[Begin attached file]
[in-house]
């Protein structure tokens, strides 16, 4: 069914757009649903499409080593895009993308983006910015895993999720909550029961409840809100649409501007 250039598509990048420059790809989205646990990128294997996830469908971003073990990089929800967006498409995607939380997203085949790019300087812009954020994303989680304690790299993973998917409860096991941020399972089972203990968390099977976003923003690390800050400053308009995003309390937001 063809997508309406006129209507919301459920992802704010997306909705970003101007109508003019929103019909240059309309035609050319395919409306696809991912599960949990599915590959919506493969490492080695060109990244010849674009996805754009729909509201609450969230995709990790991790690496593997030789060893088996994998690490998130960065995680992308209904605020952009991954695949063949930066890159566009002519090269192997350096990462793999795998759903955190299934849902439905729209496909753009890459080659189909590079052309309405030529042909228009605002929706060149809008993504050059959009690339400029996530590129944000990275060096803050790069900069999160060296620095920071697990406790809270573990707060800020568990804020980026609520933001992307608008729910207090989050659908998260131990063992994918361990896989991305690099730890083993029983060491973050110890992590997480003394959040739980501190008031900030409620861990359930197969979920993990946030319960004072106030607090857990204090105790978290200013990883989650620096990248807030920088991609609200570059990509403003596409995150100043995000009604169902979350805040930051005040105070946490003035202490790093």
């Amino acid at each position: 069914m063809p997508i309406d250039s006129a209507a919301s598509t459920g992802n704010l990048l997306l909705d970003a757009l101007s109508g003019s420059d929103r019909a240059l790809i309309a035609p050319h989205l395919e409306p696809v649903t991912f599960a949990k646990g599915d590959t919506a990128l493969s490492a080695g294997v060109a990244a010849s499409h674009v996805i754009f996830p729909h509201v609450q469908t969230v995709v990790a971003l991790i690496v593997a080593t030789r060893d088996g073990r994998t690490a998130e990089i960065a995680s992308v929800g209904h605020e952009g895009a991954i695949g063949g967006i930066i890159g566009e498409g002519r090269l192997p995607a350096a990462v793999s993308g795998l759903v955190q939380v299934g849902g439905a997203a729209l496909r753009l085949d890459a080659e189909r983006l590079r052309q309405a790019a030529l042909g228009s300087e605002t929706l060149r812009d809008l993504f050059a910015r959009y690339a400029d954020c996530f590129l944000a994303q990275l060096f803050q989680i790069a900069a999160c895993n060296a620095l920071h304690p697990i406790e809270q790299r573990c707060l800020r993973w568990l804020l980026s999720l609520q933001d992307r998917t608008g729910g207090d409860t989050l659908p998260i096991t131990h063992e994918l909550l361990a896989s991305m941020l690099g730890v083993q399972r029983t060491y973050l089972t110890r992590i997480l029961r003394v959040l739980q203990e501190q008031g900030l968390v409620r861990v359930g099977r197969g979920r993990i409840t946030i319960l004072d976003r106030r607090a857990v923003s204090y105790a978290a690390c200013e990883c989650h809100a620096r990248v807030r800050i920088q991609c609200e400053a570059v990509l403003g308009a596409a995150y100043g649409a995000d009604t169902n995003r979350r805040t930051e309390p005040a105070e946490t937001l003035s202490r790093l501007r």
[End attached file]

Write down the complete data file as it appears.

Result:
[in-house]
């Protein structure tokens, strides 16, 4: 069914757009649903499409080593895009993308983006910015895993999720909550029961409840809100649409501007 250039598509990048420059790809989205646990990128294997996830469908971003073990990089929800967006498409995607939380997203085949790019300087812009954020994303989680304690790299993973998917409860096991941020399972089972203990968390099977976003923003690390800050400053308009995003309390937001 063809997508309406006129209507919301459920992802704010997306909705970003101007109508003019929103019909240059309309035609050319395919409306696809991912599960949990599915590959919506493969490492080695060109990244010849674009996805754009729909509201609450969230995709990790991790690496593997030789060893088996994998690490998130960065995680992308209904605020952009991954695949063949930066890159566009002519090269192997350096990462793999795998759903955190299934849902439905729209496909753009890459080659189909590079052309309405030529042909228009605002929706060149809008993504050059959009690339400029996530590129944000990275060096803050790069900069999160060296620095920071697990406790809270573990707060800020568990804020980026609520933001992307608008729910207090989050659908998260131990063992994918361990896989991305690099730890083993029983060491973050110890992590997480003394959040739980501190008031900030409620861990359930197969979920993990946030319960004072106030607090857990204090105790978290200013990883989650620096990248807030920088991609609200570059990509403003596409995150100043995000009604169902979350805040930051005040105070946490003035202490790093």
């Amino acid at each position: 069914m063809p997508i309406d250039s006129a209507a919301s598509t459920g992802n704010l990048l997306l909705d970003a757009l101007s109508g003019s420059d929103r019909a240059l790809i309309a035609p050319h989205l395919e409306p696809v649903t991912f599960a949990k646990g599915d590959t919506a990128l493969s490492a080695g294997v060109a990244a010849s499409h674009v996805i754009f996830p729909h509201v609450q469908t969230v995709v990790a971003l991790i690496v593997a080593t030789r060893d088996g073990r994998t690490a998130e990089i960065a995680s992308v929800g209904h605020e952009g895009a991954i695949g063949g967006i930066i890159g566009e498409g002519r090269l192997p995607a350096a990462v793999s993308g795998l759903v955190q939380v299934g849902g439905a997203a729209l496909r753009l085949d890459a080659e189909r983006l590079r052309q309405a790019a030529l042909g228009s300087e605002t929706l060149r812009d809008l993504f050059a910015r959009y690339a400029d954020c996530f590129l944000a994303q990275l060096f803050q989680i790069a900069a999160c895993n060296a620095l920071h304690p697990i406790e809270q790299r573990c707060l800020r993973w568990l804020l980026s999720l609520q933001d992307r998917t608008g729910g207090d409860t989050l659908p998260i096991t131990h063992e994918l909550l361990a896989s991305m941020l690099g730890v083993q399972r029983t060491y973050l089972t110890r992590i997480l029961r003394v959040l739980q203990e501190q008031g900030l968390v409620r861990v359930g099977r197969g979920r993990i409840t946030i319960l004072d976003r106030r607090a857990v923003s204090y105790a978290a690390c200013e990883c989650h809100a620096r990248v807030r800050i920088q991609c609200e400053a570059v990509l403003g308009a596409a995150y100043g649409a995000d009604t169902n995003r979350r805040t930051e309390p005040a105070e946490t937001l003035s202490r790093l501007r």